New York might be called the Big Apple, but what any New Yorker will tell you is that the city really runs on pizza. You can buy a dollar slice on every corner, and world-famous pizza establishments draw crowds from Brooklyn to the Bronx. So which pie is the best of the best? We surveyed our Pique staff to find out . . .
Erica Finkel, associate editor
Recently I made the pilgrimage to Di Fara Pizza in Midwood, Brooklyn, “the Best Hand-Made Pizza in New York City” according to Frommer’s and “the best of the best” per Anthony Bourdain. I’m not normally one to wait hours for famous food, but one Sunday I was on a walk with friends from Grand Army Plaza to Coney Island (about eight miles), and someone far more patient than me had scheduled it into the itinerary. We lined up outside the teeny storefront an hour before opening (and were not the first in line!), and only when our pizza was finally ready could we sit at one of the sparse eatery’s three tables. The whole process took two hours, but was it the best pizza I’ve ever eaten? Yes. The crust on the square pie was so buttery, it tasted caramelized. Yum. And you know an old-school pizza place is legit when their official business hours are “open sometimes”:
Susan Van Metre, editorial director
Our friend Will, a great chef and bartender, lives around the corner from Luigi’s Pizza, a Brooklyn institution, famous for its fresh mozzarella slices. It’s equally famous for the owner’s son, Giovanni or Gio, who serves up the slices with plenty of opinions. He quizzes the local kids their grades and rewards them with a free slice for good results. He knows everybody in the neighborhood. Will loves the place but he once had the temerity to ask for extra cheese on his pizza and this was Gio’s response: “What? You pay me extra to ruin your pizza? I put just the right amount of cheese on it! How can you doubt it?” For me this captures something quintessential about New Yorkers. We work hard, we’re generous and accepting, but question how we do our jobs, even innocently, and fuggedaboutit!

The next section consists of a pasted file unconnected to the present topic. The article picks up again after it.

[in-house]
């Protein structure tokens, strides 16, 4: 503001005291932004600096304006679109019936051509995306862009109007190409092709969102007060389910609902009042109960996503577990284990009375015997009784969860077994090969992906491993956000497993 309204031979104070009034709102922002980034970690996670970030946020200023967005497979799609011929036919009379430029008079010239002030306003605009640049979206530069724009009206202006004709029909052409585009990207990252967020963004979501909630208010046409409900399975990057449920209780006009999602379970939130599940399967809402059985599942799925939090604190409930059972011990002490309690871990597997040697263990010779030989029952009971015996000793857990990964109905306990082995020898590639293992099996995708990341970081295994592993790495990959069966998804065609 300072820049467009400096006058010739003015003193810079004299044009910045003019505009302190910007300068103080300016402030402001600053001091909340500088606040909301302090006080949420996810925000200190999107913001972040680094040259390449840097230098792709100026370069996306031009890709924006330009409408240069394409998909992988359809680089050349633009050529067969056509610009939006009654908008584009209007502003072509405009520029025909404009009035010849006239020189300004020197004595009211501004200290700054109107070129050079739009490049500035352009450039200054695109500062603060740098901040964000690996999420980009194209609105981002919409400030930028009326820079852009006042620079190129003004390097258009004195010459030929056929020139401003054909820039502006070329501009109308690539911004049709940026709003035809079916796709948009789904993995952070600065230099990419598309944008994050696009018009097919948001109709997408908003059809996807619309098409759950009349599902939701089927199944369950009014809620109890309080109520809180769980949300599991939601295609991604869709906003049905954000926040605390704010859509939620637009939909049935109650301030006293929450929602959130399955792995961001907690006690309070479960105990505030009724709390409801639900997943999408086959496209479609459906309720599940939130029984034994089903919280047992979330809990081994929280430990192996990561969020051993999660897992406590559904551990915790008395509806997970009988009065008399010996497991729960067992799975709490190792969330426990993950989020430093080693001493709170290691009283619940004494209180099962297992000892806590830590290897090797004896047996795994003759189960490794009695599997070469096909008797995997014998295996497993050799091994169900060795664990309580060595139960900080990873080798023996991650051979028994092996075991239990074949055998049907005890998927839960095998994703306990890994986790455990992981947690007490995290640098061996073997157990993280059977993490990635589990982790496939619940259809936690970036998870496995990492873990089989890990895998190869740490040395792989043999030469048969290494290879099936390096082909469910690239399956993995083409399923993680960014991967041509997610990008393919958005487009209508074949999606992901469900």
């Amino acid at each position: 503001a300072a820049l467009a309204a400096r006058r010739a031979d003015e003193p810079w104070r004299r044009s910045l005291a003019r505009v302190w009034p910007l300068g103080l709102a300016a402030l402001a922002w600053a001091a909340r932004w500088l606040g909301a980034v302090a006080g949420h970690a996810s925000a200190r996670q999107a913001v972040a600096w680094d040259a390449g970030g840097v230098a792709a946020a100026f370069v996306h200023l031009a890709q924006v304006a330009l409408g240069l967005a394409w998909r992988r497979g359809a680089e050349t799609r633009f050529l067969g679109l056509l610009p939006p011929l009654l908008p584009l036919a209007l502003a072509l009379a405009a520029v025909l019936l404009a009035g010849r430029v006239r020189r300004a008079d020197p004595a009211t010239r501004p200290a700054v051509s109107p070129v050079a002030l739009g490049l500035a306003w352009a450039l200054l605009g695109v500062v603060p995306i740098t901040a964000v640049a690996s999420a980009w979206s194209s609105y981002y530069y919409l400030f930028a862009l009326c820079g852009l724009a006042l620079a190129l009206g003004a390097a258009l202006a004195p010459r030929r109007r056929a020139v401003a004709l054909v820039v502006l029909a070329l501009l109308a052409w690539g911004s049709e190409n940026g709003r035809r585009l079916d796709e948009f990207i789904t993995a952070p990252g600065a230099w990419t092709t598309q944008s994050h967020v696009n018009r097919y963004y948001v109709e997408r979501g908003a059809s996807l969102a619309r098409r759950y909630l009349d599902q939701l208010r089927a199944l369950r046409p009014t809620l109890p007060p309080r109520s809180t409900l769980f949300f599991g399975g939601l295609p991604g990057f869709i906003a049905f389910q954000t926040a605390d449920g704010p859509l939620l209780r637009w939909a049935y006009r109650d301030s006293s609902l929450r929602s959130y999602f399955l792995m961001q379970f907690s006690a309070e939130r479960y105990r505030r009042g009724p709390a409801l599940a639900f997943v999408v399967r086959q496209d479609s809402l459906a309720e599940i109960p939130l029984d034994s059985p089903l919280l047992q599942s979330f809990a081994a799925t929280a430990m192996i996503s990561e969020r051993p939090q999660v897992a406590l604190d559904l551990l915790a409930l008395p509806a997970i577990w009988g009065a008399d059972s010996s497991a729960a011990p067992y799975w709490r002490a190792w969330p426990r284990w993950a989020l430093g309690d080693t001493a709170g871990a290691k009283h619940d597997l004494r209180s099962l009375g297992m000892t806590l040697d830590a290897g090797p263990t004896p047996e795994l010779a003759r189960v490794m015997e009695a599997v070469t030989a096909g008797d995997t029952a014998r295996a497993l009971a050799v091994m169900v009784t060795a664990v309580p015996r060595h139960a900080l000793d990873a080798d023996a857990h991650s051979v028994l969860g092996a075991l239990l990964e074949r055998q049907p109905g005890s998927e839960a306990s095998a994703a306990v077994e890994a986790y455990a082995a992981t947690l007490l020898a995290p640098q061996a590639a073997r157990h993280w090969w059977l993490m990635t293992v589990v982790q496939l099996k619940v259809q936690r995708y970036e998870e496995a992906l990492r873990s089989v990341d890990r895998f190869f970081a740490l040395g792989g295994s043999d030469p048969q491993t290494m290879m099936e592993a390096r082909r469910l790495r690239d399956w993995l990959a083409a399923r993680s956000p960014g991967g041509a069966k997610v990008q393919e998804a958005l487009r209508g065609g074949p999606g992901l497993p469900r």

Orlando Dos Reis, assistant editor
Ironically, the world’s best New York-style pizza is not in New York City, but in the college town of Manhattan, KS, home to Kansas State University. It’s called AJ’s New York-Style Pizza, and it’s so popular in the area that there are actually two locations—a larger restaurant downtown (all decked out with NYC-related things), and a tinier location in the K-State vicinity. The latter is open only on the weekends and only during the late-night hours, obviously meant for the college students stumbling home from a night out. Anyway, you can order pizza by the slice—and they’re huge slices—with virtually any topping. I was fond of the buffalo chicken slice, myself. Once they put all the toppings on, the enormous pizza slice went through a conveyer belt for minute and came out all hot and gooey and ready to eat. It was a staple in the Little Apple (as was the mac & cheese grilled cheese sandwich [with bacon!], but that’s a different story). Nowadays, I still crave it, and will sometimes text my friends in Manhattan, KS, to let them know how jealous I am, which annoys them because, well, I should probably be able to find something similar to AJ’s New York-Style Pizza in NYC . . .
Julia Marvel, junior designer